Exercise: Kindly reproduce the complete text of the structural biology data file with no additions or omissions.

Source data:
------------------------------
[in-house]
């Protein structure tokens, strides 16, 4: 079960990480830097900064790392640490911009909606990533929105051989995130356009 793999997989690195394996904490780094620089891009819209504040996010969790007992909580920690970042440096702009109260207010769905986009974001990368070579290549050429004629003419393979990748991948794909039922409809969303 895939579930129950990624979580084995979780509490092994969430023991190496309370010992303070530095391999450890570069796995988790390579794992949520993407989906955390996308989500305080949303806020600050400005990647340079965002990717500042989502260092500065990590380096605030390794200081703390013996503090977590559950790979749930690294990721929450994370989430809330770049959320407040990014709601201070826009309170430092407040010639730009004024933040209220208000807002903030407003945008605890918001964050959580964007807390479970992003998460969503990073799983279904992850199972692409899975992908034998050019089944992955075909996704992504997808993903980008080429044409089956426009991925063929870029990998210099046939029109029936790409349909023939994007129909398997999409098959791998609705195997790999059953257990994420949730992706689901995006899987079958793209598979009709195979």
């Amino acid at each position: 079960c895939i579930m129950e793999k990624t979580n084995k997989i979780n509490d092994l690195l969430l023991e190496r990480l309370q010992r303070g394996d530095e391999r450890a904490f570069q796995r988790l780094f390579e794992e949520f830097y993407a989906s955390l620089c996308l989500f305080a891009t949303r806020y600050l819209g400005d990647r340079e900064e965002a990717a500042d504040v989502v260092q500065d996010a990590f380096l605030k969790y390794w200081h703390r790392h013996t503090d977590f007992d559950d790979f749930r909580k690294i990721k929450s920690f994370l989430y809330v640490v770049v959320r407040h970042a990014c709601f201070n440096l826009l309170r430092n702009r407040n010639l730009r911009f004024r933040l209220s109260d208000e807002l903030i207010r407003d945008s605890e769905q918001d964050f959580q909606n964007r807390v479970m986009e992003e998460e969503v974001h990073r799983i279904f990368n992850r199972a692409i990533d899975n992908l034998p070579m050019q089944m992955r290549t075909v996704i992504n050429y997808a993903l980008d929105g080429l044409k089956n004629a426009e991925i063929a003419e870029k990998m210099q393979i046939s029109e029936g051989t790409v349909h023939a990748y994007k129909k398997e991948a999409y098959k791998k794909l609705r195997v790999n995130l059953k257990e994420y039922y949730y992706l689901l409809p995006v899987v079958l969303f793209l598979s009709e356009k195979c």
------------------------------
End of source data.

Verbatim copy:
[in-house]
């Protein structure tokens, strides 16, 4: 079960990480830097900064790392640490911009909606990533929105051989995130356009 793999997989690195394996904490780094620089891009819209504040996010969790007992909580920690970042440096702009109260207010769905986009974001990368070579290549050429004629003419393979990748991948794909039922409809969303 895939579930129950990624979580084995979780509490092994969430023991190496309370010992303070530095391999450890570069796995988790390579794992949520993407989906955390996308989500305080949303806020600050400005990647340079965002990717500042989502260092500065990590380096605030390794200081703390013996503090977590559950790979749930690294990721929450994370989430809330770049959320407040990014709601201070826009309170430092407040010639730009004024933040209220208000807002903030407003945008605890918001964050959580964007807390479970992003998460969503990073799983279904992850199972692409899975992908034998050019089944992955075909996704992504997808993903980008080429044409089956426009991925063929870029990998210099046939029109029936790409349909023939994007129909398997999409098959791998609705195997790999059953257990994420949730992706689901995006899987079958793209598979009709195979």
């Amino acid at each position: 079960c895939i579930m129950e793999k990624t979580n084995k997989i979780n509490d092994l690195l969430l023991e190496r990480l309370q010992r303070g394996d530095e391999r450890a904490f570069q796995r988790l780094f390579e794992e949520f830097y993407a989906s955390l620089c996308l989500f305080a891009t949303r806020y600050l819209g400005d990647r340079e900064e965002a990717a500042d504040v989502v260092q500065d996010a990590f380096l605030k969790y390794w200081h703390r790392h013996t503090d977590f007992d559950d790979f749930r909580k690294i990721k929450s920690f994370l989430y809330v640490v770049v959320r407040h970042a990014c709601f201070n440096l826009l309170r430092n702009r407040n010639l730009r911009f004024r933040l209220s109260d208000e807002l903030i207010r407003d945008s605890e769905q918001d964050f959580q909606n964007r807390v479970m986009e992003e998460e969503v974001h990073r799983i279904f990368n992850r199972a692409i990533d899975n992908l034998p070579m050019q089944m992955r290549t075909v996704i992504n050429y997808a993903l980008d929105g080429l044409k089956n004629a426009e991925i063929a003419e870029k990998m210099q393979i046939s029109e029936g051989t790409v349909h023939a990748y994007k129909k398997e991948a999409y098959k791998k794909l609705r195997v790999n995130l059953k257990e994420y039922y949730y992706l689901l409809p995006v899987v079958l969303f793209l598979s009709e356009k195979c």